Ruby dreams of her man, her phone nested under her cheek. An empty pizza box lies on the floor, along with a half-empty 2-liter bottle of cola. Next to her on the bed is her open diary:
Saturday, Feb. 16.
Today is make or break me. I gave Blackie the ultimatum seven days ago. It broke my heart but I had to do it. Sometimes you gotta be a strong woman for your man. I know he’s been busy, but I know he won’t forget. I’m not gonna call and remind him.
I know he loves me.
I know he’ll call.
By midnight tonight.
He’ll pop the question.
Ruby’s phone buzzes, and she snaps awake. She looks at the display. B. Moore. 6:42. Sunday morning.
“You remembered. I knew you’d call.”
“You remembered what I said last week. About us. Our relationship.”
“Uh . . ”
“Are you drunk?”
“No. Just a little shook up. I hit a deer on the road.”
“Oh, no! Blackie, I’m sorry. Are you alright?”
“Yeah, it’s just that I hit the guardrail to miss the deer. Bent it.”
“Did you hit the deer or miss it?”
“Ah . . missed it. Barely. But the rail is all banged up. If the cops find out I did it, they’ll send me back to jail.”
“For hittin’ a guardrail?”
“For drivin’ on a suspended license. Just like I’m doin’ now.” Blackie chuckles. “I’m finally leavin’ this shit town. Leavin’ this whole shit state! I’m on my way to Califor-ni-a.”
“So you’re tellin’ me . . what? Good-bye? After four years you can’t even say good-bye to my face?”
“No. I’m callin’ to ask you to come with me. I didn’t call you right away ‘cause I didn’t wanna wake you. And I had to leave my house because I know the cops will be lookin’ for me. But I can swing by and pick you up. We can drive to Cali, even all the way up to Oregon, like you said you wanted. Get a place, a couple dogs, just like you want. Even make it official, or whatever.”
“You mean get married?”
“Whatever. I just need you to help me out.”
“You know I’ll do anything for you. I love you.”
“Can’t pick you up at your place- too near Dunkin Donuts. Cops’ll see me. But I can circle ‘round and get you. Just wait for me at the side of the road next to the Passaic. That’s where I hit the deer. You’ll see the bent rail. Wait there.”
“So you hit the deer?”
“Yeah. I mean no. I don’t remember, I was too damn drunk! But it wasn’t my fault. The guy just jumped outta nowhere!”
“Blackie . . ”
“Look, if you wanna come with me, just wait at the rail. If you don’t wanna come, fine. But you gotta help me out, Rue. Think about this- I’m doin’ this for you. For us. Gotta go. I’ll pick you up ASAP.”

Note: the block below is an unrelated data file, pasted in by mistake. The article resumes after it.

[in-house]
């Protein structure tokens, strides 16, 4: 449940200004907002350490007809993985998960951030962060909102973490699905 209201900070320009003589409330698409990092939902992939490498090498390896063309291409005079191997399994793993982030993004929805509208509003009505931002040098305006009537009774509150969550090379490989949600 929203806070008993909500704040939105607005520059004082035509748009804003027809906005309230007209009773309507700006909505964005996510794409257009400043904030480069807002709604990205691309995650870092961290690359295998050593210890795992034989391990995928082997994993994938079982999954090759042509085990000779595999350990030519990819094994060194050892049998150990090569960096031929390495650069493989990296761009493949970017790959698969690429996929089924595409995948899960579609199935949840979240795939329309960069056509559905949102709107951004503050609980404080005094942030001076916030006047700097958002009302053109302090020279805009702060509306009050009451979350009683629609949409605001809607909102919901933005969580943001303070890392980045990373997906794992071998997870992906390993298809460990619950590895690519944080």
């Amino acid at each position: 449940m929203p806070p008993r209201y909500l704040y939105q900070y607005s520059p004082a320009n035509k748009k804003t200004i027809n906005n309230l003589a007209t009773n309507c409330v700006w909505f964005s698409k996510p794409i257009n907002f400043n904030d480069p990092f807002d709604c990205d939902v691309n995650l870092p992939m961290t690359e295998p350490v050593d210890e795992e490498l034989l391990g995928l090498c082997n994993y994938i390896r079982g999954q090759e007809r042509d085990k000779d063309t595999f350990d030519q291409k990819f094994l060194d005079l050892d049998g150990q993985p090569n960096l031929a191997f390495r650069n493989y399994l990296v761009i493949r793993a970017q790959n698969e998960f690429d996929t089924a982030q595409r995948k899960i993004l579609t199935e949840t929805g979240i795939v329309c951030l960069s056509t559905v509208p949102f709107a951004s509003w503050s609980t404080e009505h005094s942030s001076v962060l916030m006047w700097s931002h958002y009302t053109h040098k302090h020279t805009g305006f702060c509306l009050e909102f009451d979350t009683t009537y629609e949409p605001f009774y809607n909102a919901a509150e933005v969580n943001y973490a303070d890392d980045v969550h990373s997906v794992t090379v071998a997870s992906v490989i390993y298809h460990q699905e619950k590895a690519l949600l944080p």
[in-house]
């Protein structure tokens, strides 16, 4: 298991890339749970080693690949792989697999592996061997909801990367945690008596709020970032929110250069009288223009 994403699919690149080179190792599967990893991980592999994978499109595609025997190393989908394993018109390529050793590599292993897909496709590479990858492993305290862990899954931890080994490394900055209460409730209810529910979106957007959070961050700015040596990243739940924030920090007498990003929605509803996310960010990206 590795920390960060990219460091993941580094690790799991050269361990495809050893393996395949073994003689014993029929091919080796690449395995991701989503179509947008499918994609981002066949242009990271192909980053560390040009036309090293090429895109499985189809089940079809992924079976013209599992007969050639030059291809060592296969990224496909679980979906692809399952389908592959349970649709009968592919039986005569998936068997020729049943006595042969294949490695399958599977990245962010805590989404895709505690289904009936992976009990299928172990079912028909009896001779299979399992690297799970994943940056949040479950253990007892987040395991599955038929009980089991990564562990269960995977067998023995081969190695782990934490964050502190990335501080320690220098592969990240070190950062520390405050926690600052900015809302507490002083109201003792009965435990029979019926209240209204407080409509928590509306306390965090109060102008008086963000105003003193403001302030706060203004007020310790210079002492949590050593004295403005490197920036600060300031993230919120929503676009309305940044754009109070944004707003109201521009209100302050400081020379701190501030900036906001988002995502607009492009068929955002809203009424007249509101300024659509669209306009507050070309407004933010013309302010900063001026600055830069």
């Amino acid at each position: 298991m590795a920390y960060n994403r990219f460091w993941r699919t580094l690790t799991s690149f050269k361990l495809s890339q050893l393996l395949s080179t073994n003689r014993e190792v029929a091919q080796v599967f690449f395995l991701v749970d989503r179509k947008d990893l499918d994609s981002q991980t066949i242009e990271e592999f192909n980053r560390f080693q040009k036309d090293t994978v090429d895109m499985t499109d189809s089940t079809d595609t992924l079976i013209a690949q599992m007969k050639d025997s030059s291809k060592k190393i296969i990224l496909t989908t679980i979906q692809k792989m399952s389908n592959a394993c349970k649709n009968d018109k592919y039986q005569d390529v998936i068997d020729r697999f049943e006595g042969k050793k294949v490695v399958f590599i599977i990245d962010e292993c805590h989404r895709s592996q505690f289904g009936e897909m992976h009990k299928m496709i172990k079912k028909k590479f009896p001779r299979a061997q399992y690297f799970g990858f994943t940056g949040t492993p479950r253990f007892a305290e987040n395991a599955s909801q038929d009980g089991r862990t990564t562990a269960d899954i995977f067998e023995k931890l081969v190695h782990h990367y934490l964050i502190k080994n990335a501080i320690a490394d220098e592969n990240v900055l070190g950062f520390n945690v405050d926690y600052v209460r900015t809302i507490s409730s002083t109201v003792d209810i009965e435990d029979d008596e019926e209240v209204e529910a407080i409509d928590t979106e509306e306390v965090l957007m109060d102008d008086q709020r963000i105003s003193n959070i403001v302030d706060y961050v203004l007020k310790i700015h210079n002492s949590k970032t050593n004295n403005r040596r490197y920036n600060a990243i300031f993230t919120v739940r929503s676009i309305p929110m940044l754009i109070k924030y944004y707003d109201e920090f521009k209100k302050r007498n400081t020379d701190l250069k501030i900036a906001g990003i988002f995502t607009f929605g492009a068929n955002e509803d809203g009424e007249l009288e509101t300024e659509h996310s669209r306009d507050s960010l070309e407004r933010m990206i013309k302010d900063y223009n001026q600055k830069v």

Ruby slowly paces along the guardrails of the Passaic. Now and then she leans forward against the bent rail and peers through the trees and down into the river. Her swollen belly rests on top of the rail, and her jeans wipe dark residue from the front. After a few hours, the sun is hot, and she slips off her jacket. The light filters through the trees and illuminates the river bank. She squints at a white and brown shape laying half out of the water. A fly lands on her nose, and she waves it away. A couple more flies buzz her ears, and she looks back down at the bank. A buzz again, this time in the distance. Tiny black dots dance in the air above the water. After an hour, a cloud of black dots buzz and hum. Trembling, she pulls her diary out of her purse. Tears stream down her face. She vomits and faints, toppling over the rail.
Ruby dreams. She walks hand-in-hand with her man down a long corridor leading to an altar. Facing him, she brushes his hair from his eyes. “The Passaic floods every year,” Blackie whispers. “Maybe this year it’ll flood early.”
Ruby pats her belly. “Are we married now?” she whispers.
He kisses her. “Wait for the flood, Rue.”
Ruby’s water breaks. She wakes.
“What’s your name?”
“Your driver’s license says ‘Ruby Teller.’ ”
“ ‘Teller’s my maiden name. My married name’s ‘Moore.’ ”
The officer pulls a sheet from his folder and puts it on the table in front of Ruby.
“Do you know what this is?”
She silently reads:
Sunday, Feb. 17.
The cops’ll see me.
Along the side of the road next to the Passaic River.
I don’t remember.
I was too damn drunk.
But it wasn’t my fault.
The guy just jumped outta nowhere.
“It’s in my handwriting,” Ruby says. “Looks like a photocopy of a page in my diary.”
“So you wrote that?”
“I guess. I don’t remember.”
“Where were you between four and six a.m. on Saturday, February 17?”
“I was dreaming.”
“Did you fall asleep at the wheel?”
Blackie Jr. cries, and Ruby runs her hand over his peach fuzz hair. “I was waitin’ for a call. When the phone rang, I got distracted. But I thought it was a deer. Honest, officer.”